Acts 16:6-40 CSB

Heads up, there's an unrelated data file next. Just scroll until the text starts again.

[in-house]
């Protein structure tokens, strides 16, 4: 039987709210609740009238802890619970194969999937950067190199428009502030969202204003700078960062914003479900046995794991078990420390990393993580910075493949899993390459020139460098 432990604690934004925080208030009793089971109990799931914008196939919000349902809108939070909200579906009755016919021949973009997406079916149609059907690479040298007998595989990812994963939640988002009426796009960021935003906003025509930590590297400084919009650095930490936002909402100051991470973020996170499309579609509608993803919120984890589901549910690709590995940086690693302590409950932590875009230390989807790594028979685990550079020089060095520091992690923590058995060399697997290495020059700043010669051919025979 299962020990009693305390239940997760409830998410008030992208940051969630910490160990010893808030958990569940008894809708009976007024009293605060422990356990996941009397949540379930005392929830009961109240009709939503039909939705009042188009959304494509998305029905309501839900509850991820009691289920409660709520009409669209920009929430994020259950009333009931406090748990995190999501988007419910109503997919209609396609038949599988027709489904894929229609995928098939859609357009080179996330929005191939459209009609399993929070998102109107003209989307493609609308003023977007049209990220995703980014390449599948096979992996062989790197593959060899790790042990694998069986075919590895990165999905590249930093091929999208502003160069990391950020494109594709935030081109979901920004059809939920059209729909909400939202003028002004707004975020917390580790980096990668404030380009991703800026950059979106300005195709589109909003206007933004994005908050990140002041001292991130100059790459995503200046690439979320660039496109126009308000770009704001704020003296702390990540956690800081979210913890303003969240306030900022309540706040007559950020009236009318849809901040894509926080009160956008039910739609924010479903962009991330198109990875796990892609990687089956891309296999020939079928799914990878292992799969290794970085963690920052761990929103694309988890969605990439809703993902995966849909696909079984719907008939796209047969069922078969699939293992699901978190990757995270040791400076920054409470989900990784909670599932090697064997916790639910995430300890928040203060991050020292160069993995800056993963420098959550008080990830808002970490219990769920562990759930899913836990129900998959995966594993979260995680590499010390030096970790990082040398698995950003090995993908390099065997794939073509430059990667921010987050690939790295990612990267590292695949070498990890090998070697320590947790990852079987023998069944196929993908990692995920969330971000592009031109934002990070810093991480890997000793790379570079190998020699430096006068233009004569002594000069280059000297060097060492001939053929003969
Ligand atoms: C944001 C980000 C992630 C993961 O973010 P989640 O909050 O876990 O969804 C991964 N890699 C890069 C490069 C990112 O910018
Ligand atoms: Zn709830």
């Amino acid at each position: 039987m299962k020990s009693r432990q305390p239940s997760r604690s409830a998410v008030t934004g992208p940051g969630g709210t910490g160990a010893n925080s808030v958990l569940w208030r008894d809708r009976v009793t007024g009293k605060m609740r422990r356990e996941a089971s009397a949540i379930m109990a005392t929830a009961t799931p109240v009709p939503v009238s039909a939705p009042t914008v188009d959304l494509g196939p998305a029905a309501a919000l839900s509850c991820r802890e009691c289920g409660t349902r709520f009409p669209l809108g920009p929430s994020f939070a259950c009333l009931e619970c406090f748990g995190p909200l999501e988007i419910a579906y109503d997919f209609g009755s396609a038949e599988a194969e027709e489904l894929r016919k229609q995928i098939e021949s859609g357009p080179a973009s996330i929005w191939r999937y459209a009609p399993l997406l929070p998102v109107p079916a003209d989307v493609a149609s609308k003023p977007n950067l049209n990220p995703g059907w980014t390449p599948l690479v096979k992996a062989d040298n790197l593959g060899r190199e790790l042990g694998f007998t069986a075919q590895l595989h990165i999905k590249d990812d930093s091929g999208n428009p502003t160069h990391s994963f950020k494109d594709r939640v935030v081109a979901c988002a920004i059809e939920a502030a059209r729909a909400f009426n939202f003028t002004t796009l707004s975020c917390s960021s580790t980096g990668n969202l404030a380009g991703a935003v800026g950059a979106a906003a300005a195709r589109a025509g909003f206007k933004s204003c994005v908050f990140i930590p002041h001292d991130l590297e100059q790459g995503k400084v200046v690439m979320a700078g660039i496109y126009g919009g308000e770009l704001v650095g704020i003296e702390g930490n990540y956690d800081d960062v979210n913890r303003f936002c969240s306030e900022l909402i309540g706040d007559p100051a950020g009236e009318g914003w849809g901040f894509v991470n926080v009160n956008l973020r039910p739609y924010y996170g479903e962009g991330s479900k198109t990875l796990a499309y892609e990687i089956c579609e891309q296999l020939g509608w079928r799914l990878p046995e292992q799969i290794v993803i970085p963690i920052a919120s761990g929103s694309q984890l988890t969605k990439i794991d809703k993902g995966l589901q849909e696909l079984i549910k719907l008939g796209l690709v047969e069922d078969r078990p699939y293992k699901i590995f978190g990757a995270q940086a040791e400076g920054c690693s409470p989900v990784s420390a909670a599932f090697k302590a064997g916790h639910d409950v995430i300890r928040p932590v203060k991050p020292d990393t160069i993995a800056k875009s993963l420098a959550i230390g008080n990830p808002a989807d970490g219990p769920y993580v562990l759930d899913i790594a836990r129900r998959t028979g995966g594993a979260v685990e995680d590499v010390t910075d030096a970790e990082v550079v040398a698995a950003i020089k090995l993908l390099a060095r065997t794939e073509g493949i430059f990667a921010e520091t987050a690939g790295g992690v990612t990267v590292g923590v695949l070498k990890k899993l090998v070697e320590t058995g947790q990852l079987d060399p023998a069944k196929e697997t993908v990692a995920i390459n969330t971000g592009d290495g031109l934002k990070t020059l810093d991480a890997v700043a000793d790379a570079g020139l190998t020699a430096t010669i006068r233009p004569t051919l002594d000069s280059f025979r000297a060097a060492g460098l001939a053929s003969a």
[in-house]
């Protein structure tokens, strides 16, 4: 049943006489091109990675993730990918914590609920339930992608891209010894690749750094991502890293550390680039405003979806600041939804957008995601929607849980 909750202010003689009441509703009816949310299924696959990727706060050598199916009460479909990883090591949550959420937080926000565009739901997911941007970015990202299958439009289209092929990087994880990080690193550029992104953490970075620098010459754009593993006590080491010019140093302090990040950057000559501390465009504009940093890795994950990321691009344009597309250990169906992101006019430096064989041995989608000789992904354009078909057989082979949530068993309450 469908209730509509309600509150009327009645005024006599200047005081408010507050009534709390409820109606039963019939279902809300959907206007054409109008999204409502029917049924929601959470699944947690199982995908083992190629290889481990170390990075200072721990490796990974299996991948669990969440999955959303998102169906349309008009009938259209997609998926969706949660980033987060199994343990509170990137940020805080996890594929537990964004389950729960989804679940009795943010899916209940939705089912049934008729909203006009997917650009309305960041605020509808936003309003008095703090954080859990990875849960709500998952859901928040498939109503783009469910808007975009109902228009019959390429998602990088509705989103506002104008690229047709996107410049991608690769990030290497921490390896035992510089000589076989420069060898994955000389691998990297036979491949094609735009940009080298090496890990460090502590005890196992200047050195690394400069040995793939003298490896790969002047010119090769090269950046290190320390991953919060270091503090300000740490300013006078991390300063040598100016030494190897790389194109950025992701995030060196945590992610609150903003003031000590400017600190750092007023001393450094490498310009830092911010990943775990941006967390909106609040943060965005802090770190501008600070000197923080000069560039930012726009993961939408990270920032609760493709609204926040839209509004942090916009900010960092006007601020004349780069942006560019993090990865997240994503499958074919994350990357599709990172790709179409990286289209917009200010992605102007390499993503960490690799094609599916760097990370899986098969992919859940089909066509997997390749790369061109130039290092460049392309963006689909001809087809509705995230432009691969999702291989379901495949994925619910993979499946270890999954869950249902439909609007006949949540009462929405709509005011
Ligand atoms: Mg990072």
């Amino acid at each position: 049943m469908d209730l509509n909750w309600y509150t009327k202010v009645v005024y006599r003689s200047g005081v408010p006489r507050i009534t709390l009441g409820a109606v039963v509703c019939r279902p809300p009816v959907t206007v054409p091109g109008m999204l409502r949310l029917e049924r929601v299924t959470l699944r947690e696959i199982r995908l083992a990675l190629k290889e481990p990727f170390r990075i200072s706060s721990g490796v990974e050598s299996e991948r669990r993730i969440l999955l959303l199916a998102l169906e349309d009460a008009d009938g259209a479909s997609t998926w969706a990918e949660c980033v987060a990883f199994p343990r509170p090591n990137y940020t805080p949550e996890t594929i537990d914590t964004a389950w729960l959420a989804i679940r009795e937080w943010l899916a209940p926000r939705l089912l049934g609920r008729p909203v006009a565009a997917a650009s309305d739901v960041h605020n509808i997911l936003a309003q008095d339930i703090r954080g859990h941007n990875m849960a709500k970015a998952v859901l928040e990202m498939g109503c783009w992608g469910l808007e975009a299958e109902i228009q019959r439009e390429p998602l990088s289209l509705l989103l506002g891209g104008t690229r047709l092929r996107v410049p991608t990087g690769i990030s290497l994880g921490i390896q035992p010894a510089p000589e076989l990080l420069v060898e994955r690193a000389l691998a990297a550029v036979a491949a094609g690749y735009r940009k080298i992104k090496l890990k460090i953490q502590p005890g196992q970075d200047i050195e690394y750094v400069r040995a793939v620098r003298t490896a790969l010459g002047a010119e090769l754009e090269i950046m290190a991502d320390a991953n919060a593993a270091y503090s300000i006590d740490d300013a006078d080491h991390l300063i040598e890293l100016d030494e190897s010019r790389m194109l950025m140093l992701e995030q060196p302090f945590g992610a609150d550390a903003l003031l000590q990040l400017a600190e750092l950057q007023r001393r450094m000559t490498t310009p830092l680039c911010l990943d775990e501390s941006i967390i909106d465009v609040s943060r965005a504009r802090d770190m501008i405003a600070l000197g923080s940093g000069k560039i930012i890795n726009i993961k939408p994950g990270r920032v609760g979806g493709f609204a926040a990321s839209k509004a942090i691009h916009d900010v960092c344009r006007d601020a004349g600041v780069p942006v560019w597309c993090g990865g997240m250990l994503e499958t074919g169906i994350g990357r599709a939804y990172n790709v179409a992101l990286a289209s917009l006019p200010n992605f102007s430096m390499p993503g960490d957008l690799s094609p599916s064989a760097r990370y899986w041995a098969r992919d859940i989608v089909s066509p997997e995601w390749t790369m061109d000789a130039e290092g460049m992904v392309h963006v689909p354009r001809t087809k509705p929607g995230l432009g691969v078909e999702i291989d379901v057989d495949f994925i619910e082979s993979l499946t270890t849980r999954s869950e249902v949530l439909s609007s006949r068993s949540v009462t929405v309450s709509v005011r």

They went through the region of Phrygia and Galatia; they had been forbidden by the Holy Spirit to speak the word in Asia. When they came to Mysia, they tried to go into Bithynia, but the Spirit of Jesus did not allow them. Passing by Mysia they went down to Troas. During the night Paul had a vision in which a Macedonian man was standing and pleading with him, “Cross over to Macedonia and help us!” After he had seen the vision, we immediately made efforts to set out for Macedonia, concluding that God had called us to preach the gospel to them. From Troas we put out to sea and sailed straight for Samothrace, the next day to Neapolis, and from there to Philippi, a Roman colony and a leading city of the district of Macedonia. We stayed in that city for several days. On the Sabbath day we went outside the city gate by the river, where we expected to find a place of prayer. We sat down and spoke to the women gathered there. A God-fearing woman named Lydia, a dealer in purple cloth from the city of Thyatira, was listening. The Lord opened her heart to respond to what Paul was saying. After she and her household were baptized, she urged us, “If you consider me a believer in the Lord, come and stay at my house.” And she persuaded us. Once, as we were on our way to prayer, a slave girl met us who had a spirit by which she predicted the future. She made a large profit for her owners by fortune-telling. As she followed Paul and us she cried out, “These men, who are proclaiming to you a way of salvation, are the servants of the Most High God.” She did this for many days. Paul was greatly annoyed. Turning to the spirit, he said, “I command you in the name of Jesus Christ to come out of her!” And it came out right away. When her owners realized that their hope of profit was gone, they seized Paul and Silas and dragged them into the marketplace to the authorities. Bringing them before the chief magistrates, they said, “These men are seriously disturbing our city. They are Jews and are promoting customs that are not legal for us as Romans to adopt or practice.” The crowd joined in the attack against them, and the chief magistrates stripped off their clothes and ordered them to be beaten with rods. After they had severely flogged them, they threw them in jail, ordering the jailer to guard them carefully. Receiving such an order, he put them into the inner prison and secured their feet in the stocks. About midnight Paul and Silas were praying and singing hymns to God, and the prisoners were listening to them. Suddenly there was such a violent earthquake that the foundations of the jail were shaken, and immediately all the doors were opened, and everyone’s chains came loose. When the jailer woke up and saw the doors of the prison standing open, he drew his sword and was going to kill himself, since he thought the prisoners had escaped. But Paul called out in a loud voice, “Don’t harm yourself, because we’re all here!” The jailer called for lights, rushed in, and fell down trembling before Paul and Silas. He escorted them out and said, “Sirs, what must I do to be saved?” They said, “Believe in the Lord Jesus, and you will be saved — you and your household.” And they spoke the word of the Lord to him along with everyone in his house. He took them the same hour of the night and washed their wounds. Right away he and all his family were baptized. He brought them into his house, set a meal before them, and rejoiced because he had come to believe in God with his entire household. When daylight came, the chief magistrates sent the police to say, “Release those men.” The jailer reported these words to Paul: “The magistrates have sent orders for you to be released. So come out now and go in peace.” But Paul said to them, “They beat us in public without a trial, although we are Roman citizens, and threw us in jail. And now are they going to send us away secretly? Certainly not! On the contrary, let them come themselves and escort us out.” The police reported these words to the magistrates. They were afraid when they heard that Paul and Silas were Roman citizens. So they came to appease them, and escorting them from prison, they urged them to leave town. After leaving the jail, they came to Lydia’s house, where they saw and encouraged the brothers and sisters, and departed.